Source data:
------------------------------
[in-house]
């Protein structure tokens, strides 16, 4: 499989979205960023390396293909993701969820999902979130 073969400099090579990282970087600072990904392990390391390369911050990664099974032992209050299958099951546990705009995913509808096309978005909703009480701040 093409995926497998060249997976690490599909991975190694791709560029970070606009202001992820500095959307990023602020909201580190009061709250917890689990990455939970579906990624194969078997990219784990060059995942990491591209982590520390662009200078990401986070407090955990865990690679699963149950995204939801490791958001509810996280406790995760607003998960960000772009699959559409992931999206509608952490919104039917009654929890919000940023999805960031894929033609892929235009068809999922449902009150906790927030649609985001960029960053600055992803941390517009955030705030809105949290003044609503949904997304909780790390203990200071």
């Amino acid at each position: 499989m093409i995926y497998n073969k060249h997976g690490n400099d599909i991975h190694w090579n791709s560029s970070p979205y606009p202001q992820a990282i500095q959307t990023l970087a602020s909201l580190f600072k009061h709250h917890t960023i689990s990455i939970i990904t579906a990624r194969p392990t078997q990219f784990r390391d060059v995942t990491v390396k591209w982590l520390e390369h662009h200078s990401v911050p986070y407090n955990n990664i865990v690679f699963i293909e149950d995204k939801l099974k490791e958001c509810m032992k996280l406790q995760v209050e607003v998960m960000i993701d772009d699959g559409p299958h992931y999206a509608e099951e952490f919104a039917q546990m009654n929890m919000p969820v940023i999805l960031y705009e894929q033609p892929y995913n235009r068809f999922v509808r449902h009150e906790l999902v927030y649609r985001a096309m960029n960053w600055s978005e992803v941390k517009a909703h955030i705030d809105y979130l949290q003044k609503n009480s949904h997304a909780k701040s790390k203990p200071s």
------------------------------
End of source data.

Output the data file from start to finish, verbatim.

[in-house]
């Protein structure tokens, strides 16, 4: 499989979205960023390396293909993701969820999902979130 073969400099090579990282970087600072990904392990390391390369911050990664099974032992209050299958099951546990705009995913509808096309978005909703009480701040 093409995926497998060249997976690490599909991975190694791709560029970070606009202001992820500095959307990023602020909201580190009061709250917890689990990455939970579906990624194969078997990219784990060059995942990491591209982590520390662009200078990401986070407090955990865990690679699963149950995204939801490791958001509810996280406790995760607003998960960000772009699959559409992931999206509608952490919104039917009654929890919000940023999805960031894929033609892929235009068809999922449902009150906790927030649609985001960029960053600055992803941390517009955030705030809105949290003044609503949904997304909780790390203990200071």
């Amino acid at each position: 499989m093409i995926y497998n073969k060249h997976g690490n400099d599909i991975h190694w090579n791709s560029s970070p979205y606009p202001q992820a990282i500095q959307t990023l970087a602020s909201l580190f600072k009061h709250h917890t960023i689990s990455i939970i990904t579906a990624r194969p392990t078997q990219f784990r390391d060059v995942t990491v390396k591209w982590l520390e390369h662009h200078s990401v911050p986070y407090n955990n990664i865990v690679f699963i293909e149950d995204k939801l099974k490791e958001c509810m032992k996280l406790q995760v209050e607003v998960m960000i993701d772009d699959g559409p299958h992931y999206a509608e099951e952490f919104a039917q546990m009654n929890m919000p969820v940023i999805l960031y705009e894929q033609p892929y995913n235009r068809f999922v509808r449902h009150e906790l999902v927030y649609r985001a096309m960029n960053w600055s978005e992803v941390k517009a909703h955030i705030d809105y979130l949290q003044k609503n009480s949904h997304a909780k701040s790390k203990p200071s």